When even CEOS have tatts, skin art really is big business
By Elissa Doherty – Herald Sun
All drawn by hand: Trainee pastry chef Franziska Norman, 30, shows off her work and her ink. Picture: ALEX COPPEL
TATTOOS are now as common in the boardroom as they are on bikies and bogans — inking a ballooning bottom line for the artists.
The explosion in the popularity of tattoos has carved out a $96 million-a-year industry, turning everyone — from CEOs to grandmas — into walking works of art.
And as the number of women being inked catches up to men, the studios are changing their look too.
The whirr of an ink-laden needle is now being heard in trendy shopping strips, brandished by friendly female artists.
It is estimated that as many as 75 per cent of today’s Generation Tattoo (aged 18-30) are no longer a blank canvas.
Franziska Norman, 30, a trainee pastry chef, says her ink is from all over the world and, to her, is both an art collection and souvenirs.
‘ ‘ I got my first tattoo 15 years ago. I definitely think they have become more widely accepted,’’ Ms Norman said.
But the injection of ink into mainstream culture has caused some tattooists to draw a line in the sand and not the body.
Increasingly, artists are saying ‘‘no’’ to young firsttimers swept up i n the celebrity-driven fad for ink on such visible areas such as hands and necks, fearing they’ll regret it later in life.
‘‘It’s way more fashion-driven now, and that does worry me,’’ Chapel Tattoo part-owner Jane Laver said.
‘‘It’s not a fashion, it’s not something you can change every season. People don’t know what they want . . . and that is a concern. And people are more inclined to get big visible work. You have to earn your stripes.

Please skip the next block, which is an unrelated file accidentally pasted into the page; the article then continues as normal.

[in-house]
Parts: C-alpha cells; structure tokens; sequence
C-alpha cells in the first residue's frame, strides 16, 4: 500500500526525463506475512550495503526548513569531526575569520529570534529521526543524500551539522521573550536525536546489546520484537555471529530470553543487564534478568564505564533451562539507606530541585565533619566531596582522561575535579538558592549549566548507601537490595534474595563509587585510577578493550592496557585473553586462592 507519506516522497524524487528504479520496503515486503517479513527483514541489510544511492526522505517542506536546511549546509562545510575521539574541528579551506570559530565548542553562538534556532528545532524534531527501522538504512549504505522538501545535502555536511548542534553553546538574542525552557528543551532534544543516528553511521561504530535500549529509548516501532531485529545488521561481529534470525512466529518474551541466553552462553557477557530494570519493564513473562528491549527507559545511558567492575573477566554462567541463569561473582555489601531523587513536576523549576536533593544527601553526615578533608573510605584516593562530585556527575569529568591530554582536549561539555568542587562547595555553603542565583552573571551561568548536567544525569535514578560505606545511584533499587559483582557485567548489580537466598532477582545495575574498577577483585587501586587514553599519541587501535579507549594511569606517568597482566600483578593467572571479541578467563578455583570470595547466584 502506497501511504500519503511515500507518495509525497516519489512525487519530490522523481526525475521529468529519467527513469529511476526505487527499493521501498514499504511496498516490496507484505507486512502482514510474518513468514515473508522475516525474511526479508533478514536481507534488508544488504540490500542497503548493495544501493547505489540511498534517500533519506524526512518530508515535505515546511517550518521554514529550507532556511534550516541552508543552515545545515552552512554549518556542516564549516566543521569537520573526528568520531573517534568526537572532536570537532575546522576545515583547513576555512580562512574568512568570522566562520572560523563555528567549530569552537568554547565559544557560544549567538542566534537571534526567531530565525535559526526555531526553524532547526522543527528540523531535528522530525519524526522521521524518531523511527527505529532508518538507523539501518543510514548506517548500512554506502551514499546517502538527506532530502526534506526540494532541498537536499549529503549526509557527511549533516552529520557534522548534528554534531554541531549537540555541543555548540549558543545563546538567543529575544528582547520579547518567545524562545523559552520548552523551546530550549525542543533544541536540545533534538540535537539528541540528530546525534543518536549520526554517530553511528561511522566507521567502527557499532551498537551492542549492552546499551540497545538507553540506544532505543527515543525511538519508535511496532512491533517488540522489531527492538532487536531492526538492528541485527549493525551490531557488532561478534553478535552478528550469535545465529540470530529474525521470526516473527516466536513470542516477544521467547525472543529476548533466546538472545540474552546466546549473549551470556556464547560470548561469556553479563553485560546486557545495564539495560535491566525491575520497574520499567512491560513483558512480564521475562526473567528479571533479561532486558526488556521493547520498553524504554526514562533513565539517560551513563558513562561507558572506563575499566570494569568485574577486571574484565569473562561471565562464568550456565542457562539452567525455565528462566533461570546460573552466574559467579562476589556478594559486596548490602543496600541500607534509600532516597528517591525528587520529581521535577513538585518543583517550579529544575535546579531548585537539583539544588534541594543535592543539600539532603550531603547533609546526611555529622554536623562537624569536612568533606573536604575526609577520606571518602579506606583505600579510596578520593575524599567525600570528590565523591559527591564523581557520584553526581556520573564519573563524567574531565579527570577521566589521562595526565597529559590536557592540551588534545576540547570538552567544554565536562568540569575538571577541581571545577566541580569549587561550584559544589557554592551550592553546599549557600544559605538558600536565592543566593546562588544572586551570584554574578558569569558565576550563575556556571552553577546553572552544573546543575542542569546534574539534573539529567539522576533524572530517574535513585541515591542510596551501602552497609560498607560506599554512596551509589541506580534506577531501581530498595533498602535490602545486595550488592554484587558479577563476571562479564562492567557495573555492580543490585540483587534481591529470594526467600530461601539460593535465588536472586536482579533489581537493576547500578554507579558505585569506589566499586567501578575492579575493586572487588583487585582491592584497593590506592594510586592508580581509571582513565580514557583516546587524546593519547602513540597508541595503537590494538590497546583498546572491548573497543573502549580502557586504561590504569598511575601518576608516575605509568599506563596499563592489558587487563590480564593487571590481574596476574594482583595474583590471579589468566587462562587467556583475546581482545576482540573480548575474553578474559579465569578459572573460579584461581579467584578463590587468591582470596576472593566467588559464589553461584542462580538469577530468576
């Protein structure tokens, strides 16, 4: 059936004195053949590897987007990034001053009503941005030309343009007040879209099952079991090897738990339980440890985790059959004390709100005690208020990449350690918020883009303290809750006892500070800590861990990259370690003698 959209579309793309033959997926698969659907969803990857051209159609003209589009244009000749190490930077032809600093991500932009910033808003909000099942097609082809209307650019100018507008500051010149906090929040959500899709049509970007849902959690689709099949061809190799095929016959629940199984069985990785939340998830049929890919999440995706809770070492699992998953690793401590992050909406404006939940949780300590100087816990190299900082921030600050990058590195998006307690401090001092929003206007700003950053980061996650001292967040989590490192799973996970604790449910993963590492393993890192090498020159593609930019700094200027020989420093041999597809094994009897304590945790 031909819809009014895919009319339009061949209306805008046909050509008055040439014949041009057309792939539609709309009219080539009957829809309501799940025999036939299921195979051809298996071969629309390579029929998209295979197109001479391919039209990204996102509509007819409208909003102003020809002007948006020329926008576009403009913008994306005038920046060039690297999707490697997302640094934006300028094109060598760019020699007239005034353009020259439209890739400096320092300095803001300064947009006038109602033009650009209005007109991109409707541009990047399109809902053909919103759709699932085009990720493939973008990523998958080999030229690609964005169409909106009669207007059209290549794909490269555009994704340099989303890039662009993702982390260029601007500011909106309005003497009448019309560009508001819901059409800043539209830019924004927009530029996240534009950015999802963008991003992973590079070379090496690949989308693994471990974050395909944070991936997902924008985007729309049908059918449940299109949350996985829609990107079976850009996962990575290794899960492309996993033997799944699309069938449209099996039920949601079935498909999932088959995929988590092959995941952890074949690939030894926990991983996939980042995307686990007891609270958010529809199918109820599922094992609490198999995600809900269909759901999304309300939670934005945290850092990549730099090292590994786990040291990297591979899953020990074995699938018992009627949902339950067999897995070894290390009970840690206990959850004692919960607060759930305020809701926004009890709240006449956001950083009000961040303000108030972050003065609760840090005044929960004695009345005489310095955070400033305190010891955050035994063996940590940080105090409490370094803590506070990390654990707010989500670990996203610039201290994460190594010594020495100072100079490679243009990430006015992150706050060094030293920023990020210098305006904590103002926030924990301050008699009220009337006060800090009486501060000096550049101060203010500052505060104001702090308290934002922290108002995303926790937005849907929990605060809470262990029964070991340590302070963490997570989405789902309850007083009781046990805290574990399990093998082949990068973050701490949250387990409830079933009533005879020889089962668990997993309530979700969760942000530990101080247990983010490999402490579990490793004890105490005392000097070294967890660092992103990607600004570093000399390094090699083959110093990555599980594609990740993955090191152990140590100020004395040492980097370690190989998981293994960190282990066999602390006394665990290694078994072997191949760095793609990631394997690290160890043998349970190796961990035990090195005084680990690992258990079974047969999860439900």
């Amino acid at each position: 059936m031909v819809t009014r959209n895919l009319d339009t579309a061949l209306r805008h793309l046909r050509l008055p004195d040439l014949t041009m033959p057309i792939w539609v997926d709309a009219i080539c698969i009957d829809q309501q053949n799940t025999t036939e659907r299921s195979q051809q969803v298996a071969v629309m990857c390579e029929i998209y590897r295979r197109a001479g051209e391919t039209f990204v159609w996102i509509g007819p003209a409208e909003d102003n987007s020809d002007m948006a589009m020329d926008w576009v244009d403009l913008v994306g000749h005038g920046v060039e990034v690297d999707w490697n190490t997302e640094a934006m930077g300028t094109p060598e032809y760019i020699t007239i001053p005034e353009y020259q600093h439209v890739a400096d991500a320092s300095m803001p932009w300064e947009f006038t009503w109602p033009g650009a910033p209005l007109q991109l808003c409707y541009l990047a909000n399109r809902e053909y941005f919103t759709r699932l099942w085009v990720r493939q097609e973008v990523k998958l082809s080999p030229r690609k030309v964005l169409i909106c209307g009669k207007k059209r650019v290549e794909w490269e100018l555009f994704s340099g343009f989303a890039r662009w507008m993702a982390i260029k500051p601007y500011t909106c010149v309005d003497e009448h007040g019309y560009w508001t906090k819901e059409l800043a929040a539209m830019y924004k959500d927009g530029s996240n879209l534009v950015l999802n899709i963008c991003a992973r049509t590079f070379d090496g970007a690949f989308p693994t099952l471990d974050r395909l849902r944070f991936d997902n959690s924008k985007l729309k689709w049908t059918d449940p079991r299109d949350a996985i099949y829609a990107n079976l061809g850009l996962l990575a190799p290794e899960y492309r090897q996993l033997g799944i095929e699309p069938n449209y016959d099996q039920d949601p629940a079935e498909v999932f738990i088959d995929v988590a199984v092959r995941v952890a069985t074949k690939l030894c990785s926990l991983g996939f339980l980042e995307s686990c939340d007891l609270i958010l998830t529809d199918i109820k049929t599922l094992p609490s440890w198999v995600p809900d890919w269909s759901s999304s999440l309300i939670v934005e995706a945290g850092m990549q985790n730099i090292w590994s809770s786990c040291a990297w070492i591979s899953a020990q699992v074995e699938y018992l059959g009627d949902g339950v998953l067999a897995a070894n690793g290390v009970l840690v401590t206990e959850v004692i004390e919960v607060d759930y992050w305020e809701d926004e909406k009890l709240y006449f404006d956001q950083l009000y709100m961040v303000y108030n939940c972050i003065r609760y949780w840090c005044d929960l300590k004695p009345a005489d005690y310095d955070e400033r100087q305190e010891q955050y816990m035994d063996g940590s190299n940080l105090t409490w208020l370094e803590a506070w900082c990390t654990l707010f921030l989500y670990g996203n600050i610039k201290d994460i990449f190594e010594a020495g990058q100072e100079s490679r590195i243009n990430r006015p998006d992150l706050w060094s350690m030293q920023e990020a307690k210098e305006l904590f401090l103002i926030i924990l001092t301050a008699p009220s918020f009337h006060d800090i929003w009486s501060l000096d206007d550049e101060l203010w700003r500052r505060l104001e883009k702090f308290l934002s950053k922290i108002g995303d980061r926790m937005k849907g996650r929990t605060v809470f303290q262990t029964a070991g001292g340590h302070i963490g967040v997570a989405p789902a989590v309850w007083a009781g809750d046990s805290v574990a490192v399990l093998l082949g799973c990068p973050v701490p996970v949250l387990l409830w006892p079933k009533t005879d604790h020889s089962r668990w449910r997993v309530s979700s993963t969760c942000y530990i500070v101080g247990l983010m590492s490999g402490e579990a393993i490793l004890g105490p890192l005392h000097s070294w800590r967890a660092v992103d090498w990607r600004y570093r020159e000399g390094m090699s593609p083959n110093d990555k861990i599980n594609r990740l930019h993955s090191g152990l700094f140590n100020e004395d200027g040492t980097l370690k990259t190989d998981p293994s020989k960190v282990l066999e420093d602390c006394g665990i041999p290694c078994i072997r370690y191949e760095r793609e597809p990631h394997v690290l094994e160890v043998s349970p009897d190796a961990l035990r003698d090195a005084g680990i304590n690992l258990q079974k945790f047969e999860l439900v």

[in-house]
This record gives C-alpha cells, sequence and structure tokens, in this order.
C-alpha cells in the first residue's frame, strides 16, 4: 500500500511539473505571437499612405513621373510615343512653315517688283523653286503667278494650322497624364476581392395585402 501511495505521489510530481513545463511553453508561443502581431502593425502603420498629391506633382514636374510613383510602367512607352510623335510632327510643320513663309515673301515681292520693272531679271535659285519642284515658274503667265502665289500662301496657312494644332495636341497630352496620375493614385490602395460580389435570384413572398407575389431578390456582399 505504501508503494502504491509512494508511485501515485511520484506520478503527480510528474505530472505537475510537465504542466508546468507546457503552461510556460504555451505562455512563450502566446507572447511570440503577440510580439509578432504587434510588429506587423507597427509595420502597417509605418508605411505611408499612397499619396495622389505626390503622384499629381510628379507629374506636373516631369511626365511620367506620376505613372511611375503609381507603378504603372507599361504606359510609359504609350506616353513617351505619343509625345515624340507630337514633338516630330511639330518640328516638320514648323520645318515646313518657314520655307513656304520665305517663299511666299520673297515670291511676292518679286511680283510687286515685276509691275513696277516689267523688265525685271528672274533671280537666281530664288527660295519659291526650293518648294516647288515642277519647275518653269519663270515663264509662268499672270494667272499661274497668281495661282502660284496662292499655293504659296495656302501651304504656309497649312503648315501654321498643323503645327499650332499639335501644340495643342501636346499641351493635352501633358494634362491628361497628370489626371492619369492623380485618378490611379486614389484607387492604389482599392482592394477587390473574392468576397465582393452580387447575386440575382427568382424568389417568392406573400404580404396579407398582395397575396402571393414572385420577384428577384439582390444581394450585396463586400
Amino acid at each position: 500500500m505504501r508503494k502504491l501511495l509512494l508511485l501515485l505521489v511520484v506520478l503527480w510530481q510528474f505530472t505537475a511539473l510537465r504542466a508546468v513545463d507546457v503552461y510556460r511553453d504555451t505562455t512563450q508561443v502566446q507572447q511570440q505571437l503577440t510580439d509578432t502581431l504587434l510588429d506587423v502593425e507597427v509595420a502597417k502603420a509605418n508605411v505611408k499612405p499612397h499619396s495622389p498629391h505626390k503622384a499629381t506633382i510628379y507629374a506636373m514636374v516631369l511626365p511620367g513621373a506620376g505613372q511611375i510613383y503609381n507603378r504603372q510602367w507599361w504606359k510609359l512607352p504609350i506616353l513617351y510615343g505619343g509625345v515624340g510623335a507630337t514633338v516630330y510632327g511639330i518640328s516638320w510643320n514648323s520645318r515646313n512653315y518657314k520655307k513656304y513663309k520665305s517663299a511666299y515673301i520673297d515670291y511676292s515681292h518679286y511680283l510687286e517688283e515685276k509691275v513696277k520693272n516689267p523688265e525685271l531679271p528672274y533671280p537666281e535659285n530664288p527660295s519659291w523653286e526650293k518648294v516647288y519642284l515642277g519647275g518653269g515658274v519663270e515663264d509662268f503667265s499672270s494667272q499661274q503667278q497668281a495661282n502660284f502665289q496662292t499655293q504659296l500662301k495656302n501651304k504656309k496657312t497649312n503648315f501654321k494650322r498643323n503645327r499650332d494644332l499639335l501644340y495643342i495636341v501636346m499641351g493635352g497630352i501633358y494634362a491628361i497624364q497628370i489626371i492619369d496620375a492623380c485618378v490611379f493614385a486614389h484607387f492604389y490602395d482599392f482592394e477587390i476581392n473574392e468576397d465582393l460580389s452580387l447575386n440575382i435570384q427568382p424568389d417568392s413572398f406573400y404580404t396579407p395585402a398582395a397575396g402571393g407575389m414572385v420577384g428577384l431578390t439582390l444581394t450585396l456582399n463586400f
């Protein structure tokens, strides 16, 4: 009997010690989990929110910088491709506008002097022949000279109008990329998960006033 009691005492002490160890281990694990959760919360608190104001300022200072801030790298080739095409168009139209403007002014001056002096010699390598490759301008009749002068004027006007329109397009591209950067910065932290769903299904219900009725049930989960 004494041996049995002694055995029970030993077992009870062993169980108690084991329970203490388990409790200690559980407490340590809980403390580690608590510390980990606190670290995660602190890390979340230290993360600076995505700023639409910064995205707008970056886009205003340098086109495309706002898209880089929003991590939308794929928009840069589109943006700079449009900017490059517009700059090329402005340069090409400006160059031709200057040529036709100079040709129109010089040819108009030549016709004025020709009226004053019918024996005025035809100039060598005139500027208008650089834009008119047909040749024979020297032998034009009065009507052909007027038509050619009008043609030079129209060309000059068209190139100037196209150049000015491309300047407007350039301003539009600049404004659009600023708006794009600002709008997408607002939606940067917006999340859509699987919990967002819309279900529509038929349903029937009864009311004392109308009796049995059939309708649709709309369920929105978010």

‘‘You’d have to be pretty heavily tattooed for me to do areas like the hands or feet.’’
She credits US reality TV series such as Miami Ink and LA Ink for changing the industry ‘‘almost overnight’’ five years ago.
Dynamic Tattoo’s Trevor McStay said: ‘‘Everyone wants to get tattooed now . . . they want to look cool.’’
But he believes the saturation of tattoos is devaluing the art form.
At least one Melbourne worker has recently lost a job over visible tattoos and is looking at taking the matter further, as employers are increasingly having to write tattoo policies into their dress codes.
An IBISWorld report into the industry found revenue grew by 5.5 per cent a year in the five years to 2011-12.
‘‘The evolution of popular culture has lifted tattooing from underground scenes and criminal associations, and focused on tattoos as a form of art and expression,’’ says its Tattoo Studios in Australia report.
‘‘This has allowed tattoos to permeate many previously inaccessible echelons of society, including corporate management and teaching.’’
But social researcher Mark McCrindle thinks the writing is on the wall for the trend.
‘‘There’s a rise in the regret factor and an increase in the tattoo removal industry,’’ he said.
In the office, a visible tattoo can change your life
The Herald Sun approached community and business leaders for their views on tattoos at work.
Melbourne Lord Mayor Robert Doyle: ‘‘Not visible unless you’re Ruby Rose.’’ Harvey Norman CEO Gerry Harvey:
‘‘In the past few years I have never seen so many tattoos, and it has become acceptable. It’s hard for me to maintain my conservative views.’’ Former premier Jeff Kennett:
‘‘It’s a personal preference. But if the good Lord had meant us to be born with tattoos, they would have been part of his own design.’’
Jon-Michail, CEO Image Group International:
‘‘If it is visible, it is a serious problem and can be career sabotaging.
‘‘While an individual has the right to self-expression, the company has rights too, and if your image does not fit in with the workplace culture then they will discriminate against you without telling you.’’ Telstra CEO David Thodey:
‘‘Telstra does not have a specific policy on tattoos; however, we trust our staff to make the right decisions.’’ KPMG partner Bernard Salt:
‘‘In the corporate world . . . there are very few visible tattoos . . . If it’s discreet it could be viewed as a form of decoration similar to jewellery.’’ Victorian Employers’ Chamber of Commerce and Industry workplace relations director Richard Clancy:
‘‘On a building site it’s not going to be as big an issue. But in a formal white-collar environment, it depends on the industry . . . Where it can present an issue is when it’s on the face, neck or a full sleeve.’’
This story first appeared in the Herald Sun on March 30, 2013
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